Bundobust, Leeds – sensational Indian street food (and craft beer)

This weekend we were up in Leeds for the Thought Bubble comics festival (podcast here). Even when it isn’t full of enthusiastic nerds Leeds is a fun city. It’s got some storming places to drink beer, a lively (and growing) food scene, and since 2014 it’s had Bundobust.

This is one of the best places I’ve eaten all year.

It’s also – and get this – completely vegetarian. In fact, it’s often vegan. How cool is that? Packed to the gills in Leeds centre, serving eclectic veggie street food and exciting beer that puts some of my Soho favourites to hide-under-a-rock levels of shame.

Bundobust selection

So what’s it doing?

Indian street food is the simple answer. Specifically the Prashad style veggie end of things.

The name seems to come from Hindi and Urdu terms for system or organization, and not unlike the food, it’s got a real relish on the tongue. You can imagine Melville throwing it around like he didn’t have to look it up. Poser.

Here, I think they’re shooting for that sense of a loose, chaotic assemblage. The decor is upcycled front doors and chipboard – there’s the usual splashes of funky concrete and shared benches. It’s got a covered courtyard, bringing the capacity up to a shade over plenty. It’s a lively vibe, and we barely scraped a table at half eight on Friday night.

Hot damn, I’m glad we did. Let me tell you about some okra that changed my perception of bar snacks.

Bundobust okra friesThese delicious crispy bastards are superficially so simple. Long slivers of okra cooked in chickpea batter, dusted with salt, pepper, and industrial quantities of amchoor. Zingy.

They’re deep fried hot enough the the okra doesn’t ooze and go gooey. There’s no slime, just crisp outer crunch with just a little softness in the middle. Also they’re £3.50. I think we ordered four rounds.

The texture is amazing, but it’s the amchoor and salt over the crisp of the gram flour that really lifts them. Okra brings a nebulously savoury feel to the party, and then the mango powder brightens it up, softening and sweetening only slightly. These are fantastic with the hoppier beers, especially those with a bit of NZ fruit and bitter.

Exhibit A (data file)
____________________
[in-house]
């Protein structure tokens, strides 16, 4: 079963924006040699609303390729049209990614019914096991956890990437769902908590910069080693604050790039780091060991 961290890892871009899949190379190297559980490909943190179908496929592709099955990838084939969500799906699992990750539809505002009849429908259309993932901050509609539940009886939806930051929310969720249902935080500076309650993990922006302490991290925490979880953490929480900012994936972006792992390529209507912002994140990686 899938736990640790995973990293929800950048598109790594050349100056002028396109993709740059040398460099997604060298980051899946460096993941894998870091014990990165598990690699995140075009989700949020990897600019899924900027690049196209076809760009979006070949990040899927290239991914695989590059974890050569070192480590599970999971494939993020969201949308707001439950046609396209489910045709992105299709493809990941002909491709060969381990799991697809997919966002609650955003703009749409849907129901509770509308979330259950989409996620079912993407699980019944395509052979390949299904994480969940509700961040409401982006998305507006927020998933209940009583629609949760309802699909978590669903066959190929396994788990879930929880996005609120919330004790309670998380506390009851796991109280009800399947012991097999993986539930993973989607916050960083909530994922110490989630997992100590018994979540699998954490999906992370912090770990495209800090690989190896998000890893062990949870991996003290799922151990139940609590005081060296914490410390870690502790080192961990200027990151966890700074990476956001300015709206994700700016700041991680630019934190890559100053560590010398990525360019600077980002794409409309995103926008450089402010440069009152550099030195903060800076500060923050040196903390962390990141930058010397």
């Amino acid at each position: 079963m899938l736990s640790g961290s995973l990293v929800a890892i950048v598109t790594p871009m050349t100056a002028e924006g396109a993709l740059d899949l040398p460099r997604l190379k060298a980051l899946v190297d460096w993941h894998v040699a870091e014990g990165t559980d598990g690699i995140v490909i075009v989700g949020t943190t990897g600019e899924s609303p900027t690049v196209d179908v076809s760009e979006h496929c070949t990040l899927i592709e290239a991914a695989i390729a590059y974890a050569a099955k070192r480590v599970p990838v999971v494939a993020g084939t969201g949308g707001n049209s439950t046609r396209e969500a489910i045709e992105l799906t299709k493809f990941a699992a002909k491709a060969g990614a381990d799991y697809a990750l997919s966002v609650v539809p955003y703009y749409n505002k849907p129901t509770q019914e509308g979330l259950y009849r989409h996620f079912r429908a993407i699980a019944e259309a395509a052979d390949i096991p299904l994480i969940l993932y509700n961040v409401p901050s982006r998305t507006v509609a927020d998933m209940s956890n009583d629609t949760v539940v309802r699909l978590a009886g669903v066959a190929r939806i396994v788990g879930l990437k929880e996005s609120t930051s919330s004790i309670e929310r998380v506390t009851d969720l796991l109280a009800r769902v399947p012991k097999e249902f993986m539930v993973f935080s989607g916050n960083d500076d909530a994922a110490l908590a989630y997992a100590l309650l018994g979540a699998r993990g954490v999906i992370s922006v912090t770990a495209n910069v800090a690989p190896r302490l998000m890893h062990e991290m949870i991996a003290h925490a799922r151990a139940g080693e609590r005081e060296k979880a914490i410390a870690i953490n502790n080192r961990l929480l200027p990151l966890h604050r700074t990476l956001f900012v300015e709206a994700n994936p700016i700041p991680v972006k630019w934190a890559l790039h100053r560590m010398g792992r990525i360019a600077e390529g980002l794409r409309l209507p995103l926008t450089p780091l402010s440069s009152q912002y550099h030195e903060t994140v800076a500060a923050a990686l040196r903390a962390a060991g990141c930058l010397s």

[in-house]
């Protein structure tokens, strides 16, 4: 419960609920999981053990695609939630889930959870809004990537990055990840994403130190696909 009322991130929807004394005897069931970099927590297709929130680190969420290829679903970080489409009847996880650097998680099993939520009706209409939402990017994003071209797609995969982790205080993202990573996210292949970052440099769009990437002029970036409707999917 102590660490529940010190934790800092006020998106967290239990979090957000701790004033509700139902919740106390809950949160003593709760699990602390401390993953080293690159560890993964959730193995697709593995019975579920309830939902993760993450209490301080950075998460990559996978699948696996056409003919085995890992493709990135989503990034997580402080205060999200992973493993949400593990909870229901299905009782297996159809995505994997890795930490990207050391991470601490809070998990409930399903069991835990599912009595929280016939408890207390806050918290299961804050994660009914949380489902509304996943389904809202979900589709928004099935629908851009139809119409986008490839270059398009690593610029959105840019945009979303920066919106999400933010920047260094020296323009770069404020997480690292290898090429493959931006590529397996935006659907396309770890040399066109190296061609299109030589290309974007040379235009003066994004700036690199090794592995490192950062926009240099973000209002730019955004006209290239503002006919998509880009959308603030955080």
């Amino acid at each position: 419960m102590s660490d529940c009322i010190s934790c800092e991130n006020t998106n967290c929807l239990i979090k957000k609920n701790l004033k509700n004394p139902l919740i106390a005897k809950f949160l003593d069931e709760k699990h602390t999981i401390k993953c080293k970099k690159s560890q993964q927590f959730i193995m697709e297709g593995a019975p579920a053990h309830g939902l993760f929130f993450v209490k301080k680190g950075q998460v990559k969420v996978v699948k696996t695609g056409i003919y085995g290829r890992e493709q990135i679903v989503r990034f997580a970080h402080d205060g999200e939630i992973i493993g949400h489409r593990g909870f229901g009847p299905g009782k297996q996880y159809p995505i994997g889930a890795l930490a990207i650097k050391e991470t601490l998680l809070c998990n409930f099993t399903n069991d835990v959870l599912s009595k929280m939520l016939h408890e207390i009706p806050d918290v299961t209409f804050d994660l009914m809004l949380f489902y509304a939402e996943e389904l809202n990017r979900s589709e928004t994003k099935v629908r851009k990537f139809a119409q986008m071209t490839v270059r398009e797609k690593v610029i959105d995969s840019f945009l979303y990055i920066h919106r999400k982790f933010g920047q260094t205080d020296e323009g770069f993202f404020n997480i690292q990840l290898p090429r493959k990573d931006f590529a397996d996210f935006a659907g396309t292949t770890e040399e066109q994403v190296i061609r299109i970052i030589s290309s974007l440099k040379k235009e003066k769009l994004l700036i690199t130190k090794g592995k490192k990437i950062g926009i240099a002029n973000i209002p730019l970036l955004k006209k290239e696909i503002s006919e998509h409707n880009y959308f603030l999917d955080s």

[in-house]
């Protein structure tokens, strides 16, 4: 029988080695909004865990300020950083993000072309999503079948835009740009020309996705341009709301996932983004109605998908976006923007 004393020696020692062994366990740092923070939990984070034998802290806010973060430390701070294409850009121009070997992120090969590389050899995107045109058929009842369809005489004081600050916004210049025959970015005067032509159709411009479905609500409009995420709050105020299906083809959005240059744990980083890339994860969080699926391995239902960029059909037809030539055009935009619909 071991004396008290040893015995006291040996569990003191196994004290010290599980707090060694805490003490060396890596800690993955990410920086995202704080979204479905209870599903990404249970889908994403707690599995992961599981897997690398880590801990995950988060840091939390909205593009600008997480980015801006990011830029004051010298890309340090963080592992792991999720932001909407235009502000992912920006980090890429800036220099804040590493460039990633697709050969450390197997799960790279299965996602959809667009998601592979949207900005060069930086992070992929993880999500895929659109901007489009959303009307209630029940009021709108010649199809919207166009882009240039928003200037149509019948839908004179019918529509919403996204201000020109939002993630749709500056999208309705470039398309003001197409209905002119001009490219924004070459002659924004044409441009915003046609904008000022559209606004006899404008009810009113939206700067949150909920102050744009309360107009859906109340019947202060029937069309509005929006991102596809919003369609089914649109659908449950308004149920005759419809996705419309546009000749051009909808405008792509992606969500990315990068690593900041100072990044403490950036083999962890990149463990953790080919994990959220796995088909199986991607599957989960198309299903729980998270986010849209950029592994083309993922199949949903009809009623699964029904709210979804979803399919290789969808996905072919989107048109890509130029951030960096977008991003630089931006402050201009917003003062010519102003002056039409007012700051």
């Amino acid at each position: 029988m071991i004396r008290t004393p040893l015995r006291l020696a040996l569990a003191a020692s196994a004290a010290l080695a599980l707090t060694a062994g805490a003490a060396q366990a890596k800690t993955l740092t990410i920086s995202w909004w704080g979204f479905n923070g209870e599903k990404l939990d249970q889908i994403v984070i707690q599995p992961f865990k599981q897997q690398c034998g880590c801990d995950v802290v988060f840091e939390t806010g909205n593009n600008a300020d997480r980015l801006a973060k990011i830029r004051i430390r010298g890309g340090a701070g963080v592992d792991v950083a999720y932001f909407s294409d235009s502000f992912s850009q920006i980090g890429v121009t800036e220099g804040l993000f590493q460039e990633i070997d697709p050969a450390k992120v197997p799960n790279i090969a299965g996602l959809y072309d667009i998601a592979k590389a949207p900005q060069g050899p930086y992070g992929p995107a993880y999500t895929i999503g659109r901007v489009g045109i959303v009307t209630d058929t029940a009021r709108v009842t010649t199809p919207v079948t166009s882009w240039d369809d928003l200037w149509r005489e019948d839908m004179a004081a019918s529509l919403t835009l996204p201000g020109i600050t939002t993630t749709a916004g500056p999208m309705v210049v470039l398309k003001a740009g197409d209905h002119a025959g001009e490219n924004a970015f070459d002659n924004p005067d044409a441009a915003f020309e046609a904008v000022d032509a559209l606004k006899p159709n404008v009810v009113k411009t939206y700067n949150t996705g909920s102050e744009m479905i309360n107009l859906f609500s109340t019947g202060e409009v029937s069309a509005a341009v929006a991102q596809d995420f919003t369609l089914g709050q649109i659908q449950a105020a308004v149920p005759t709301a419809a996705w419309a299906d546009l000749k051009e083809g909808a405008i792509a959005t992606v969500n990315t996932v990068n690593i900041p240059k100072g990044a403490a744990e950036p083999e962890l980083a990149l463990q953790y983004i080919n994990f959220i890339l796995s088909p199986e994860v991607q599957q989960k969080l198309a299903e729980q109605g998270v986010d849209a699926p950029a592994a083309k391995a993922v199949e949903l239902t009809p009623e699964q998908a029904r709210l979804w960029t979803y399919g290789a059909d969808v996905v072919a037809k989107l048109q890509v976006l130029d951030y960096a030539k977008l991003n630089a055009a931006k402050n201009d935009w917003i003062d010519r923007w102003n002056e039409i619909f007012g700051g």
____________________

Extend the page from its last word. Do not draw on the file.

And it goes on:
There were a lot of fruit-sour flavours at play in Bundobust, and some excellent pairings with big and earthy – they are very much at home to curry leaves and tamarind. If I had to criticise, I’d say a few dishes were leaning a bit on the salt, but hey: bar snacks.

Bundobust menuYou can just keep mainlining the fries and little nibbles, or there are a few more substantial options. There’s no out-and-out main courses, but as well as snacks you can grab tarka dal over rice, skewers of paneer and mushrooms, spiced scrambled eggs, and a lentil soup with dosas. Oh, and Bundo Chaat – we’ll come back to that.

We didn’t get the eggs, instead opting for one of the sharing combos, topped up with extra okra and onion gobi bhajis. I thought the menu a bit audacious in billing them “the ultimate bhaji”, but then they turned up and were the best I’d ever tasted. They come in a tamarind and pepper chutney that has just a little sweetness. The body of the bhaj is firm – it’s kept a little crunch without the onions feeling at all raw. The batter has just that right amount of gentle stodge, and there’s plenty of cumin. They’re great.

Bundobust paneer & mushroom tikkaProbably the least interesting thing was the paneer tikka, and that was still pretty good. Simple marinated cheesy chunks with mushroom – quality paneer done well. Not thrilling, but it doesn’t matter. Bundobust’s food is Fury Road enough that it’s ok for a few bars not to be to be guitar solo.

The dal soup and dosas were similarly more gentle, but still exciting. The dosas were foamy and light, stuffed with onion and potato, and a shovel full of nigella seeds. The soup was a light lentil and curry leaf delight, with coconut chutney on the side. Measured and balanced, and great to offset the okra and bhajis.

Bundobust lentil soupThe dal was a great dal – thick, creamy, and all the comforting things dal should be, without a cumin overflow.

Now let’s talk not-nachos. The Bundo Chaat is something else. It’s this little tub of sordid joy. Except it’s probably good for you or something. There’s all the taste and sauce and crunch of the filthiest loaded nachos you ever wanted to motorboat while nobody’s watching; but it’s chickpeas, chutney, and yogurt. It’s a tub full of samosa pastry, layered through with sweet sour tamarind chutney, potato and crispy noodles, onions, and yogurt dressing. The yogurt and sweetness come together with the citrus and sour, with the crunch pulling it all together. Each forkful is varied, and you will absolutely want another pot.

Nothing here leans on chili, and you won’t find a curry house standard. It’s these amazing little fun snacks that more than roll up into a meal. It costs sod-all, too. I think we paid about £35 for plenty of food for three people. A bit more, if you factor in a few rounds of “I’m going to the bar – who wants more okra?”.

Damn, I love that there’s a place you can go and say that without sounding crazy.

That place is Bundobust – it’s in Leeds, and it’s delicious.

Bundobust okra fries

One thought on “Bundobust, Leeds – sensational Indian street food (and craft beer)”

  1. Good information about Indian street food. These foods are really delicious crispy and very simple. The Bundo Chaat is very yummy. I love it always.

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